Photo Gallery: Backyard Bird Images

Photographers featured in National Wildlife magazine share more of their images, and tips, with readers online

03-12-2012 // Laura Tangley

As promised in “Candid Cameras,” an article in our April/May 2012 special issue on Gardening for Wildlife, we’re sharing online additional images taken by the backyard photographers featured in that story . . . and as an special bonus, a video starring one of them. All three photographers offer one critical piece of advice to anyone just getting started making images in their yards: Make sure to provide birds and other wildlife the high-quality habitat they need. If there’s food, water, shelter and places to rear young on your property, the birds and other animals will come!


Hazel Erikson

Downy Woodpecker by Hazel Erikson

Eastern Bluebird by Hazel Erikson

 

Hazel Erikson took these photos of a downy woodpecker (top) and eastern bluebird (bottom) in her wildlife-friendly yard on the shores of Lake Norris in Tennessee. "When we moved in nine years ago, we didn't plant grass," she says. "We let whatever was wild grow, which has attracted a wide variety of birds. Erikson and her husband also maintain feeders and birdbaths year round.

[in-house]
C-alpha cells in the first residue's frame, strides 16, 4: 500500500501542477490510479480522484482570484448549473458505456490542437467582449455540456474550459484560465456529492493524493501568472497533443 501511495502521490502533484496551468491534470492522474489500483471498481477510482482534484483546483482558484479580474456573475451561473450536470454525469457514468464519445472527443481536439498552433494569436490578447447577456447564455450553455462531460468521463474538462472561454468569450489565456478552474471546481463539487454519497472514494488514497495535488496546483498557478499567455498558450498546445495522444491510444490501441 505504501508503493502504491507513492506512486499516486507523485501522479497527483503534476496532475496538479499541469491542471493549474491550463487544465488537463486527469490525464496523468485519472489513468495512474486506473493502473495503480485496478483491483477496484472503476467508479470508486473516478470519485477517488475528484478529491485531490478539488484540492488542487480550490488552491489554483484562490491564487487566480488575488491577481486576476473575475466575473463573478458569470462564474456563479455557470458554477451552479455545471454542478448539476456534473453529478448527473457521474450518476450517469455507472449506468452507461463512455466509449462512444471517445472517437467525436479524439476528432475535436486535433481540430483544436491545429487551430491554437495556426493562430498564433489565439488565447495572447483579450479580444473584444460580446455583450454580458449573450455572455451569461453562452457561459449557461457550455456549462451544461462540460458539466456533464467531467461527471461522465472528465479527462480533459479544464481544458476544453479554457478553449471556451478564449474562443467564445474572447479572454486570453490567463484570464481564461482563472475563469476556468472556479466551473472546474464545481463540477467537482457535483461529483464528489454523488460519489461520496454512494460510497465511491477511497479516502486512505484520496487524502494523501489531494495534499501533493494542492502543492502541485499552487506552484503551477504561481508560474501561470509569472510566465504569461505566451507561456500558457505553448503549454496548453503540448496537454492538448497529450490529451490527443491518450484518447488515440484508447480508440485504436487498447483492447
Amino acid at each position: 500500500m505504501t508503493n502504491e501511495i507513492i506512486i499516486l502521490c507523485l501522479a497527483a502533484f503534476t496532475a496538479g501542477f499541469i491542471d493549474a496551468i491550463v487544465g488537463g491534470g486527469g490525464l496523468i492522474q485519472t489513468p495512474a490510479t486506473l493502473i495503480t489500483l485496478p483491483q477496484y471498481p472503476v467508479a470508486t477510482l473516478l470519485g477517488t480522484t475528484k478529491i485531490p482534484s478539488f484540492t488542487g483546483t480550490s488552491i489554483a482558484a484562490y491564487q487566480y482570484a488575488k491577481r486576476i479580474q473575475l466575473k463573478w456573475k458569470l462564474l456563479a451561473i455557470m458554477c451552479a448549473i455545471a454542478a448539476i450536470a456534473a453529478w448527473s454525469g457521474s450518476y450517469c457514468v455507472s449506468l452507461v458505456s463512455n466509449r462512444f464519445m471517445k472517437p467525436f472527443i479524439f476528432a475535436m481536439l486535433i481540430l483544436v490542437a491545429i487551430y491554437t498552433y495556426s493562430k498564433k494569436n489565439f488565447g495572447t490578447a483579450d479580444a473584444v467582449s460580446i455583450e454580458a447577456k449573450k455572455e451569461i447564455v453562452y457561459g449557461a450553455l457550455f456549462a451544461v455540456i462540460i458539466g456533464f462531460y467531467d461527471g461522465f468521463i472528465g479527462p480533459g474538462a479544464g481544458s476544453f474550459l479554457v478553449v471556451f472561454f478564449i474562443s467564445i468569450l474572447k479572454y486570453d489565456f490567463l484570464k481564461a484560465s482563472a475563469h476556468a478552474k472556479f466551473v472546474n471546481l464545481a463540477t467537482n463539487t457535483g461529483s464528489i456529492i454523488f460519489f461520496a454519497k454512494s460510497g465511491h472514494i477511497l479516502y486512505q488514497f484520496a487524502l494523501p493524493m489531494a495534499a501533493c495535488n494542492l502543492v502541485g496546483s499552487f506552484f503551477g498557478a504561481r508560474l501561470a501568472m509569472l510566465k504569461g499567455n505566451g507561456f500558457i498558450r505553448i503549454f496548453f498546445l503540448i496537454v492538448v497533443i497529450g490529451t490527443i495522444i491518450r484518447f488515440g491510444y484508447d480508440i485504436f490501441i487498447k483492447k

Bernie Friel

Pileated Woodpecker by Bernard Friel

Northern Cardinal by Bernard Friel

Bernie Friel uses a complex high-speed flash system to make dramatic images of birds in flight, including this pileated woodpecker (top) and northern cardinal (bottom), in his Mendota Heights, Minnesota, Certified Wildlife Habitat® site. "It's unique because of the extremely short duration of the flash, 1/33,000 of a second, which allows me to freeze birds in flight," he says.


Howard Cheek

Blue Jay by Howard Cheek

Painted Bunting by Howard Cheek

Howard Cheek’s 6-acre Certified Wildlife Habitat site in Texas Hill Country provides food-producing plants, supplemental feeders, birdbaths and a small pond with waterfall, ideal features for attracting common and not-so-common birds such as this blue jay (top) and painted bunting (bottom). His property is located along the Central Flyway, a major migratory route for many North American bird species.

To learn more about how Cheek takes his photos, and maintains his habitat, take a look at this short video:

 

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